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D'Amico v. Berryhill

United States District Court, E.D. Arkansas

May 11, 2018

DIANE D'AMICO PLAINTIFF
v.
NANCY A. BERRYHILL, Deputy Commissioner for Operations, performing the duties and functions not reserved to the Commissioner of Social Security DEFENDANT

          ORDER

         I. Introduction:

         Plaintiff, Diane D'Amico, applied for disability benefits on October 15, 2014, alleging a disability onset date of September 9, 2014 (Tr. at 27). After conducting a hearing, the Administrative Law Judge (AALJ) denied her application. (Tr. at 39). The Appeals Council denied her request for review. (Tr. at 1). The ALJ's decision now stands as the final decision of the Commissioner, and D'Amico has requested judicial review.

         For the reasons stated below, the Court[1] affirms the decision of the Commissioner.

         II. The Commissioner's Decision:

         The ALJ found that D'Amico had not engaged in substantial gainful activity since the alleged onset date of September 9, 2014. (Tr. at 29). The ALJ found, at Step Two of the sequential five-step analysis, that D'Amico has the following severe impairments: degenerative disc disease, peripheral neuropathy, essential hypertension, osteoarthritis, and obesity. Id.

         At Step Three, the ALJ determined that D'Amico's impairments did not meet or equal a listed impairment. (Tr. at 30). Before proceeding to Step Four, the ALJ determined that D'Amico had the residual functional capacity (ARFC”) to perform work at the sedentary level, except that she could only frequently reach or handle. (Tr. at 31).

         At Step Four, the ALJ relied on the testimony of a Vocational Expert ("VE") to find that, based on D'Amico's age, education, work experience and RFC, she could return to past relevant work as security officer. (Tr. at 38). Based on that determination, the ALJ held that D'Amico was not disabled. Id.

         III. Discussion:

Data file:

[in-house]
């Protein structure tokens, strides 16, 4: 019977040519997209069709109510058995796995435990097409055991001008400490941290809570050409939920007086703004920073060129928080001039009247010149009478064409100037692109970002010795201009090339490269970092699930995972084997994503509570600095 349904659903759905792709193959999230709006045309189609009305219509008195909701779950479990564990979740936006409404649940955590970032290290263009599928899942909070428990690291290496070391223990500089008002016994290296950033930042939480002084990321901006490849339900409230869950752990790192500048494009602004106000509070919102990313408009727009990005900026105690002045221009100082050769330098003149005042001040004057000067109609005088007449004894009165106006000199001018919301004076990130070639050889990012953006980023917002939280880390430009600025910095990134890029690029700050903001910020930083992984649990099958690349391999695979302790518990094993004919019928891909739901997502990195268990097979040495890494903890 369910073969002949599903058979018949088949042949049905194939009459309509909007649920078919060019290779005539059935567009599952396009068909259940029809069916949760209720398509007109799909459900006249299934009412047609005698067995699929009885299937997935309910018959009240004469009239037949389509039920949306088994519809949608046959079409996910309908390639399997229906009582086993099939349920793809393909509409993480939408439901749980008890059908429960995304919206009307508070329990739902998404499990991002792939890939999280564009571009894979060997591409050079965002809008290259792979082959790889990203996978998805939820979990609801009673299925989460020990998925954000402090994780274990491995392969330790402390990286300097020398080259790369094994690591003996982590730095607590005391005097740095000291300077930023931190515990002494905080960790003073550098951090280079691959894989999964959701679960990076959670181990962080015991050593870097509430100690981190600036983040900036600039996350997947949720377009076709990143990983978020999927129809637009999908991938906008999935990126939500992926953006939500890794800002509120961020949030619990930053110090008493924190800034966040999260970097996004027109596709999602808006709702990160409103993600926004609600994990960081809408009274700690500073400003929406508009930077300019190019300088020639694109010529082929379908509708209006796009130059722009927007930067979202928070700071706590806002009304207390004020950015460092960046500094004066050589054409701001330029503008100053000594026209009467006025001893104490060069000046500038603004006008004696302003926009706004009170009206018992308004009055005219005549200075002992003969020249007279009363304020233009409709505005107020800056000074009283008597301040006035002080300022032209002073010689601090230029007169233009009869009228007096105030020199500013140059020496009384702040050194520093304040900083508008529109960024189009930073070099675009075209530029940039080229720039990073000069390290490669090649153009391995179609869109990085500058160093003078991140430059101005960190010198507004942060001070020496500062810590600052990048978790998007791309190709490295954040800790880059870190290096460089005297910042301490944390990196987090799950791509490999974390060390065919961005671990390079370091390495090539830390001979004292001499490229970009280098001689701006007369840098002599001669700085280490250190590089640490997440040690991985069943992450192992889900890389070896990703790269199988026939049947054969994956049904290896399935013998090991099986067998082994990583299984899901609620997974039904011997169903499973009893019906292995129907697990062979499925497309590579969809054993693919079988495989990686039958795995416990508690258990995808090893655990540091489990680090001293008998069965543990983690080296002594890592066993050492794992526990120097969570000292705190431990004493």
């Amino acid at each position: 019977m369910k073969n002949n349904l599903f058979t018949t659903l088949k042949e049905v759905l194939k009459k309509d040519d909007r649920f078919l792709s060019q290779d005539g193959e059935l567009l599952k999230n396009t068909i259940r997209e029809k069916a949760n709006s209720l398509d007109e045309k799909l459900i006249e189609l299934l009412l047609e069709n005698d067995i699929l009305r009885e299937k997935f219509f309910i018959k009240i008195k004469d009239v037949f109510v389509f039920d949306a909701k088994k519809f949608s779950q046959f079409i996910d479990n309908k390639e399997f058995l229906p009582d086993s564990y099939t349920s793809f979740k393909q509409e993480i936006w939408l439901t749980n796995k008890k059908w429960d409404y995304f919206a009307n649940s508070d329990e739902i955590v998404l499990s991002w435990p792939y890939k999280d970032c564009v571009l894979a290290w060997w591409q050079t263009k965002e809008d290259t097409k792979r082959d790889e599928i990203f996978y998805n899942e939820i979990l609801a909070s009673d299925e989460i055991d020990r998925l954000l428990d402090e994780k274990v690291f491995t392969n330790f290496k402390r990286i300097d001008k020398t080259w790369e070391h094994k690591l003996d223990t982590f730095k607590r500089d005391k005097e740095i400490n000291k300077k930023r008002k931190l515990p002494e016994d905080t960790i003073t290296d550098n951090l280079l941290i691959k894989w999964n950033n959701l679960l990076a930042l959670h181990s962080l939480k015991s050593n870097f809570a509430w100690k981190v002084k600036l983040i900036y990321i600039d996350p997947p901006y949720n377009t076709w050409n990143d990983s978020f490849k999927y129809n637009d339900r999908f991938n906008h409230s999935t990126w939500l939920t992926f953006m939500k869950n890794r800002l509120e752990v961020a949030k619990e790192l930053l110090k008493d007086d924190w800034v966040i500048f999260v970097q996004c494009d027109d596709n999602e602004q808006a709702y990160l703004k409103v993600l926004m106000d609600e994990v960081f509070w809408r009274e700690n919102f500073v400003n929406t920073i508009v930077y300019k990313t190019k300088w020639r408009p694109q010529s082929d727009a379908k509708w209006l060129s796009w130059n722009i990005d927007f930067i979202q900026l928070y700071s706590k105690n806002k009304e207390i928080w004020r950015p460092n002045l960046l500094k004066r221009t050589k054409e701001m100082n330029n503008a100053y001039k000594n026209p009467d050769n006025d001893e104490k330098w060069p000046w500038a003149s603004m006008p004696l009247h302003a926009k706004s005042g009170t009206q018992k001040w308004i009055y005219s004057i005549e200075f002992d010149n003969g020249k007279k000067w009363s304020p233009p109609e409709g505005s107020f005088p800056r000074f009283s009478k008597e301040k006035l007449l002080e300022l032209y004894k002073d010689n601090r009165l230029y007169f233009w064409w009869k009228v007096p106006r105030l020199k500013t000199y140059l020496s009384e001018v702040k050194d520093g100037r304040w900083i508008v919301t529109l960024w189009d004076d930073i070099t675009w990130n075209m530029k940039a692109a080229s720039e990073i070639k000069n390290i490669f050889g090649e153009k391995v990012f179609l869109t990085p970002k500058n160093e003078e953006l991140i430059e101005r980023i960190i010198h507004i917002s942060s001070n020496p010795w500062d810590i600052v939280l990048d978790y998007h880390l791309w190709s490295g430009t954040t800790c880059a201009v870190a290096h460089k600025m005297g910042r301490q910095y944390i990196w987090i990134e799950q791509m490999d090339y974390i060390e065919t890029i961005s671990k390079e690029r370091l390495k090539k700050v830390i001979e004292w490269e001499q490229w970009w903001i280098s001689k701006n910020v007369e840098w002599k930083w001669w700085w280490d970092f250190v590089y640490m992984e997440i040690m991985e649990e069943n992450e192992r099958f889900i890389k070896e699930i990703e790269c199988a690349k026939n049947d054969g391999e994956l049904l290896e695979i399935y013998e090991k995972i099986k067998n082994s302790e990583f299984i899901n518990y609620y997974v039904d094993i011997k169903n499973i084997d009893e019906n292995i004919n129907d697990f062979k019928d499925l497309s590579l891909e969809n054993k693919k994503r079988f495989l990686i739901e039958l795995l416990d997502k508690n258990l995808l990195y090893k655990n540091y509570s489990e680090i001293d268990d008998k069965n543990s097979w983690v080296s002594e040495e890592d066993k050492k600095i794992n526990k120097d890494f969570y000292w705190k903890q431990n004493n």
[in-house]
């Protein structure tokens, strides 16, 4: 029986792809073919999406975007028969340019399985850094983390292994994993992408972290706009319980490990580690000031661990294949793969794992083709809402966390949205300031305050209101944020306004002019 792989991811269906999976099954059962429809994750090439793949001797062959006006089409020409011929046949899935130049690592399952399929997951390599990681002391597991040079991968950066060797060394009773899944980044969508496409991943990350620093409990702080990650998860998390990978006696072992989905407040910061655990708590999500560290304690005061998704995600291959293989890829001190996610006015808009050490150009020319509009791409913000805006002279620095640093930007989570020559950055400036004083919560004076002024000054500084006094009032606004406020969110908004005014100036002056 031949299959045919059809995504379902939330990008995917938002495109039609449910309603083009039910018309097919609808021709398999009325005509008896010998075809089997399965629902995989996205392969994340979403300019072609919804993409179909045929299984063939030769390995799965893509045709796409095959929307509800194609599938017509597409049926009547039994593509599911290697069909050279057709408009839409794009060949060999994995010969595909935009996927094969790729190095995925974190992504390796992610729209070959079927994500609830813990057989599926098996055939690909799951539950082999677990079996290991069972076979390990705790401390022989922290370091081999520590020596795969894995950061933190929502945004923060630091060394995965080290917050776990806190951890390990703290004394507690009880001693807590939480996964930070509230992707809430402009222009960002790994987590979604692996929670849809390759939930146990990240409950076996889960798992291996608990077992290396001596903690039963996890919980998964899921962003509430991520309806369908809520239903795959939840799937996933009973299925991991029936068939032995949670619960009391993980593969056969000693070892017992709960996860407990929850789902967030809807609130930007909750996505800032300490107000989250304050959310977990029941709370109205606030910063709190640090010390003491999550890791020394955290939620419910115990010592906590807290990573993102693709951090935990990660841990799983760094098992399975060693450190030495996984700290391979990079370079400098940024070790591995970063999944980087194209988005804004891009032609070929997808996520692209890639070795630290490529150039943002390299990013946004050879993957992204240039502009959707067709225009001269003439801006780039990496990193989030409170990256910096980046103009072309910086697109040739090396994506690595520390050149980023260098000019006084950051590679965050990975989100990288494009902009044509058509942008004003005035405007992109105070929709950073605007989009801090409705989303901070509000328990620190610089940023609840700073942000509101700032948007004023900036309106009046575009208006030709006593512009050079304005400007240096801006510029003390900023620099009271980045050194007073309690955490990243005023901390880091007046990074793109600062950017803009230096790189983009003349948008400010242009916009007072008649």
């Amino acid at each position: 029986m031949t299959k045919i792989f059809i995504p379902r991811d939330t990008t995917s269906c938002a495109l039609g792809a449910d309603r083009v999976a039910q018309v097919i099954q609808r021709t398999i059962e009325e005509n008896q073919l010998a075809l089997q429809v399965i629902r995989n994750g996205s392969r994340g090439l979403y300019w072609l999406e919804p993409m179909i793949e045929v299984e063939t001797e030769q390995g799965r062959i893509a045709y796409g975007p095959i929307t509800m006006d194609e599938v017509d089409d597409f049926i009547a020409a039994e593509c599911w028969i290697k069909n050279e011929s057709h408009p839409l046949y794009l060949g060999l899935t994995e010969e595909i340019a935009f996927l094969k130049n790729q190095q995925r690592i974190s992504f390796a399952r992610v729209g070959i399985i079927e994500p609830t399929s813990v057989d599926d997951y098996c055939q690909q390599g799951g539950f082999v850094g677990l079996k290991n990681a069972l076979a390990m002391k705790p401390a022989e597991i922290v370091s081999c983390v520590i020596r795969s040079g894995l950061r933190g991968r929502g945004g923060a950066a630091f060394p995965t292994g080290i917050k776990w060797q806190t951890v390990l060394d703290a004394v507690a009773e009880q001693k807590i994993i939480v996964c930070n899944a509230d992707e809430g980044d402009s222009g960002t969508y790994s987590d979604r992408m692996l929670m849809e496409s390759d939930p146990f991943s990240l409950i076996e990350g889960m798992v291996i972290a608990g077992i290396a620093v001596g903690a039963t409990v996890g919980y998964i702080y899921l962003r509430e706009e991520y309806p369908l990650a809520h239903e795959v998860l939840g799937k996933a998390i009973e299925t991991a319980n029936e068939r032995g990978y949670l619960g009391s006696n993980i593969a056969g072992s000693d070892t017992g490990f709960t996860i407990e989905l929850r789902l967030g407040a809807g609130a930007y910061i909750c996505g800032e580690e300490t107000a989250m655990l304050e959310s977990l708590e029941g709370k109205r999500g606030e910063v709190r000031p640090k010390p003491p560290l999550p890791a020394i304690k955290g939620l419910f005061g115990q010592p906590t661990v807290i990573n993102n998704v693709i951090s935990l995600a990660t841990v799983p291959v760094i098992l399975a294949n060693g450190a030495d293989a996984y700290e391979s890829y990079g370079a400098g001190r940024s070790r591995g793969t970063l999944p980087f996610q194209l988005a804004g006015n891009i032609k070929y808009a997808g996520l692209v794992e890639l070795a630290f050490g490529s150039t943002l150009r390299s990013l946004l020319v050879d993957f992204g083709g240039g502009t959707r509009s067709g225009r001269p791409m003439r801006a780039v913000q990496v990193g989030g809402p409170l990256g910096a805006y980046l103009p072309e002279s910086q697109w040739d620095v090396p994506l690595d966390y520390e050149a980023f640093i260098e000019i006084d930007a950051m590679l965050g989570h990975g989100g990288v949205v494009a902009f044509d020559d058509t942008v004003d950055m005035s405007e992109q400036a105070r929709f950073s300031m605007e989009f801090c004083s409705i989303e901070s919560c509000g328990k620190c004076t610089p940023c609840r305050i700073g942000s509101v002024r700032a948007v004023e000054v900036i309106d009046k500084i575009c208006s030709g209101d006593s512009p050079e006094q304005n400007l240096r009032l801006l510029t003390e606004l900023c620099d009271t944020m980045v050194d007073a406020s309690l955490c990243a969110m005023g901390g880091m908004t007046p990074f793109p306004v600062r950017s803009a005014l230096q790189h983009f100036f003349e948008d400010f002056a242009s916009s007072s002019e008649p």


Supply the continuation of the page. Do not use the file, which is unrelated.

A. Standard of Review

         The Court's role is to determine whether the Commissioner's findings are supported by substantial evidence. Prosch v. Apfel, 201 F.3d 1010, 1012 (8th Cir. 2000). “Substantial evidence” in this context means less than a preponderance but more than a scintilla. Slusser v. Astrue, 557 F.3d 923, 925 (8th Cir. 2009). In other words, it is “enough that a reasonable mind would find it adequate to support the ALJ's decision.” Id. (citation omitted). The Court must consider not only evidence that supports the Commissioner's decision, but also evidence that supports a contrary outcome. The Court cannot reverse the decision, however, “merely because substantial evidence exists for the opposite decision.” Long v. Chater, 108 F.3d 185, 187 (8th Cir. 1997) (quoting Johnson v. Chater, 87 F.3d 1015, 1017 (8th Cir. 1996)).

         B. D'Amico's Arguments on Appeal

         D'Amico contends that substantial evidence does not support the ALJ's decision to deny benefits. She argues that the ALJ should have found depression to be a severe impairment and that the RFC exceeded her functional capacity. For the following reasons, the Court finds that substantial evidence supports the ALJ's decision.

         As for depression, the record reflects D'Amico did complain of depressive symptoms during the relevant time-period, although on her initial application, she did not allege depression prevented her from working. (Tr. at 309). See Partee v. Astrue, 638 F.3d 860, 864 (8th Cir. 2011)(in affirming ALJ's finding of no mental impairment, the court noted that claimant did not allege mental impairment on the application for benefits). At the initial interview, she did not have problems in understanding or answering questions. (Tr. at 333). In October and November 2014, a depression screen was negative and her appearance was normal and appropriate. (Tr. at 411-413, 446). A lack of clinical findings may support an ALJ's decision to deny benefits. Gowell v. Apfel, 242 F.3d 793, 796 (8th Cir. 2001).

         When D'Amico had a consultative medical examination in December 2014, she was alert and cooperative and did not appear depressed or anxious. (Tr. at 458). She was able to communicate and had good insight and cognitive function. Id. She stated she was independent in household activities of daily living. (Tr. at 457). In February 2015, ...


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